The trunk is also used for drinking. Elephants suck water up into the trunk (up to fifteen quarts or fourteen litres at a time) and then blow it into their mouth. Elephants also inhale water to spray on their body during bathing. On top of this watery coating, the animal will then spray dirt and mud, which act as a protective sunscreen. When swimming, the trunk makes an excellent snorkel.
This appendage also plays a key role in many social interactions. Familiar elephants will greet each other by entwining their trunks, much like a handshake. They also use them while play-wrestling, caressing during courtship and mother / child interactions, and for dominance displays – a raised trunk can be a warning or threat, while a lowered trunk can be a sign of submission. Elephants can defend themselves very well by flailing their trunk at unwanted intruders or by grasping and flinging them.
The tusks of an elephant are its second upper incisors. Tusks grow continuously; an adult male's tusks will grow about 18 cm (7 in) a year. Tusks are used to dig for water, salt, and roots; to debark trees, to eat the bark; to dig into baobab trees to get at the pulp inside; and to move trees and branches when clearing a path. In addition, they are used for marking trees to establish territory and occasionally as weapons.
Elephants' teeth are very different from those of most other mammals. Over their lives they usually have 28 teeth. These are:
* The two upper second incisors: these are the tusks.
* The milk precursors of the tusks.
* 12 premolars, 3 in each side of each jaw.
* 12 molars, 3 in each side of each jaw.
Elephants are called pachyderms, which means thick-skinned animals. An elephant's skin is extremely tough around most parts of its body and measures about 2.5 centimetres (1 in) thick. However, the skin around the mouth and inside of the ear is paper thin. Normally, the skin of an Asian is covered with more hair than its African counterpart. This is most noticeable in the young. Asian calves are usually covered with a thick coat of brownish red fuzz. As they get older, this hair darkens and becomes more sparse, but it will always remain on their heads and tails.
Legs and feet
An elephant's legs are great straight pillars, as they must be to support its bulk. The elephant needs less muscular power to stand because of its straight legs and large pad like feet. For this reason an elephant can stand for very long periods of time without tiring. In fact, African elephants rarely lie down unless they are sick or wounded. Indian elephants, in contrast, lie down frequently.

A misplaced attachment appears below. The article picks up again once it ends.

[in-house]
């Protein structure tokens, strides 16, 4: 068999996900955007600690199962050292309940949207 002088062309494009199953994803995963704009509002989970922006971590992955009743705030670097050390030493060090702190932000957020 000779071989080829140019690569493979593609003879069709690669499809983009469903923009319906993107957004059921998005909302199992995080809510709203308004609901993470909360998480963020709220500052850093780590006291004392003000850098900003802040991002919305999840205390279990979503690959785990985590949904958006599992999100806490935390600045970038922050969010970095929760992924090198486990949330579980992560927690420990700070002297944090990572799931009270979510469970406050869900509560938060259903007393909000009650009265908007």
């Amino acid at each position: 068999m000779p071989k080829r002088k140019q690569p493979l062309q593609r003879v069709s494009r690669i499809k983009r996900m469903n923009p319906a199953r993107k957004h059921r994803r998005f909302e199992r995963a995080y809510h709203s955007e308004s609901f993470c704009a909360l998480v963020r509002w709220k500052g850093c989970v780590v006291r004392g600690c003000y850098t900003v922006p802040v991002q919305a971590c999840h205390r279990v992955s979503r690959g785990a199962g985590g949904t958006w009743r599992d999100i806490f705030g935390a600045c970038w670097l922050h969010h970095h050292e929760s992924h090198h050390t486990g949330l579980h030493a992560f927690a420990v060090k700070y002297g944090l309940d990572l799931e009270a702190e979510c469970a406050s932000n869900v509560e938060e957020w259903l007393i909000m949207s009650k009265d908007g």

The large flapping ears of an elephant are also very important for temperature regulation. Elephant ears are made of a very thin layer of skin stretched over cartilage and a rich network of blood vessels. On hot days, elephants will flap their ears constantly, creating a slight breeze. This breeze cools the surface blood vessels, and then the cooler blood gets circulated to the rest of the animal's body. The hot blood entering the ears can be cooled as much as ten degrees Fahrenheit before returning to the body. Differences in the ear sizes of African and Asian elephants can be explained, in part, by their geographical distribution. Africans originated and stayed near the equator, where it is warmer. Therefore, they have bigger ears. Asians live farther north, in slightly cooler climates, and thus have smaller ears. The ears are also used in certain displays of aggression and during the males' mating period. If an elephant wants to intimidate a predator or rival, it will spread its ears out wide to make itself look more massive and imposing. During the breeding season, males give off an odour from a gland located behind their eyes. Joyce Poole, a well-known elephant researcher, has theorized that the males will fan their ears in an effort to help propel this "elephant cologne" great distances.
DietElephants are herbivores, spending 16 hours a day collecting plant food. Their diet is at least 50% grasses, supplemented with leaves, bamboo, twigs, bark, roots, and small amounts of fruits, seeds and flowers. Because elephants only digest 40% of what they eat, they have to make up for their digestive system's lack of efficiency in volume. An adult elephant can consume 140–270 kg (300–600 lb) of food a day. 60% of that food leaves the elephant's body undigested.,
IntelligenceWith a mass just over 5 kg ((11 lb), elephant brains are larger than those of any land animal, and although the largest whales have body masses twentyfold those of a typical elephant, whale brains are barely twice the mass of an elephant's. A wide variety of behaviour, including those associated with grief, making music, art, altruism, allomothering, play, use of tools, compassion and self-awareness evidence a highly intelligent species on par with cetaceans and primates. The largest areas in elephant brain are those responsible for hearing, smell and movement coordination, and a large portion of the brain has to do with trunk management and sensitivity.